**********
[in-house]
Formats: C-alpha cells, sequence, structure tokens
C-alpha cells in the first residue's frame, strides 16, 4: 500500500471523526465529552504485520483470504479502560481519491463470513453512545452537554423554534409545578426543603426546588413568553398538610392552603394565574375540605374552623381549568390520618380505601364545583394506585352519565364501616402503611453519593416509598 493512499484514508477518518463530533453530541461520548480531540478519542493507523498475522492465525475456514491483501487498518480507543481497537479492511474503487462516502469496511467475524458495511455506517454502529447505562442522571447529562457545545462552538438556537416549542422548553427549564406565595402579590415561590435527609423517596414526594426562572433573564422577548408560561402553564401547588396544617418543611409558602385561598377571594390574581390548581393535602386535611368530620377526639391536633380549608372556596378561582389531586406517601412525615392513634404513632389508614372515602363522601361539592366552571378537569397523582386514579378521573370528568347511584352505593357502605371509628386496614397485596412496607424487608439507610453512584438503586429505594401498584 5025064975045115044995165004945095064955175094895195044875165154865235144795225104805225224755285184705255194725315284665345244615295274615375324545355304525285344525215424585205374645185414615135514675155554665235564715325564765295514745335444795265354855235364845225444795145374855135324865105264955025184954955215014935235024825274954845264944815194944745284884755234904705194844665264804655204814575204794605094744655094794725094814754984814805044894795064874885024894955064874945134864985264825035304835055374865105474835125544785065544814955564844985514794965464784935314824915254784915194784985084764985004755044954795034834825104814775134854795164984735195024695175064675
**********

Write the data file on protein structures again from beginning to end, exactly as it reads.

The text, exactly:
[in-house]
Formats: C-alpha cells, sequence, structure tokens
C-alpha cells in the first residue's frame, strides 16, 4: 500500500471523526465529552504485520483470504479502560481519491463470513453512545452537554423554534409545578426543603426546588413568553398538610392552603394565574375540605374552623381549568390520618380505601364545583394506585352519565364501616402503611453519593416509598 493512499484514508477518518463530533453530541461520548480531540478519542493507523498475522492465525475456514491483501487498518480507543481497537479492511474503487462516502469496511467475524458495511455506517454502529447505562442522571447529562457545545462552538438556537416549542422548553427549564406565595402579590415561590435527609423517596414526594426562572433573564422577548408560561402553564401547588396544617418543611409558602385561598377571594390574581390548581393535602386535611368530620377526639391536633380549608372556596378561582389531586406517601412525615392513634404513632389508614372515602363522601361539592366552571378537569397523582386514579378521573370528568347511584352505593357502605371509628386496614397485596412496607424487608439507610453512584438503586429505594401498584 5025064975045115044995165004945095064955175094895195044875165154865235144795225104805225224755285184705255194725315284665345244615295274615375324545355304525285344525215424585205374645185414615135514675155554665235564715325564765295514745335444795265354855235364845225444795145374855135324865105264955025184954955215014935235024825274954845264944815194944745284884755234904705194844665264804655204814575204794605094744655094794725094814754984814805044894795064874885024894955064874945134864985264825035304835055374865105474835125544785065544814955564844985514794965464784935314824915254784915194784985084764985004755044954795034834825104814775134854795164984735195024695175064675